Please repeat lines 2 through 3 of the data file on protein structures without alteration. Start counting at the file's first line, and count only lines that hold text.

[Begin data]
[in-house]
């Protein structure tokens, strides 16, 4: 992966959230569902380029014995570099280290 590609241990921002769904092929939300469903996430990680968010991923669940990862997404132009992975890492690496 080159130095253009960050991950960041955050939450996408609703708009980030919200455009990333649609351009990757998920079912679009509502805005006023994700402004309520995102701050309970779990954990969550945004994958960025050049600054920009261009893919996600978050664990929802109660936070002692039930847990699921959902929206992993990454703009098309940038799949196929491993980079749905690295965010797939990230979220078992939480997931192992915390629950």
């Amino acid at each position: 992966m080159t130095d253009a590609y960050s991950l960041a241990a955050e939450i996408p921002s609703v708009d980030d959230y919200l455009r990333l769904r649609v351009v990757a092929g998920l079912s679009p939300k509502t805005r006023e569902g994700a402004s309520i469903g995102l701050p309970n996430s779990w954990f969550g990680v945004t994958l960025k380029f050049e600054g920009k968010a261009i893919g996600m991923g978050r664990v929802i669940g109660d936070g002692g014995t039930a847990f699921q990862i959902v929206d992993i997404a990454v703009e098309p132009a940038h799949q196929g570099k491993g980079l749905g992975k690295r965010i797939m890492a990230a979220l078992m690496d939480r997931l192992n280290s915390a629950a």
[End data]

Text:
């Protein structure tokens, strides 16, 4: 992966959230569902380029014995570099280290 590609241990921002769904092929939300469903996430990680968010991923669940990862997404132009992975890492690496 080159130095253009960050991950960041955050939450996408609703708009980030919200455009990333649609351009990757998920079912679009509502805005006023994700402004309520995102701050309970779990954990969550945004994958960025050049600054920009261009893919996600978050664990929802109660936070002692039930847990699921959902929206992993990454703009098309940038799949196929491993980079749905690295965010797939990230979220078992939480997931192992915390629950």
């Amino acid at each position: 992966m080159t130095d253009a590609y960050s991950l960041a241990a955050e939450i996408p921002s609703v708009d980030d959230y919200l455009r990333l769904r649609v351009v990757a092929g998920l079912s679009p939300k509502t805005r006023e569902g994700a402004s309520i469903g995102l701050p309970n996430s779990w954990f969550g990680v945004t994958l960025k380029f050049e600054g920009k968010a261009i893919g996600m991923g978050r664990v929802i669940g109660d936070g002692g014995t039930a847990f699921q990862i959902v929206d992993i997404a990454v703009e098309p132009a940038h799949q196929g570099k491993g980079l749905g992975k690295r965010i797939m890492a990230a979220l078992m690496d939480r997931l192992n280290s915390a629950a």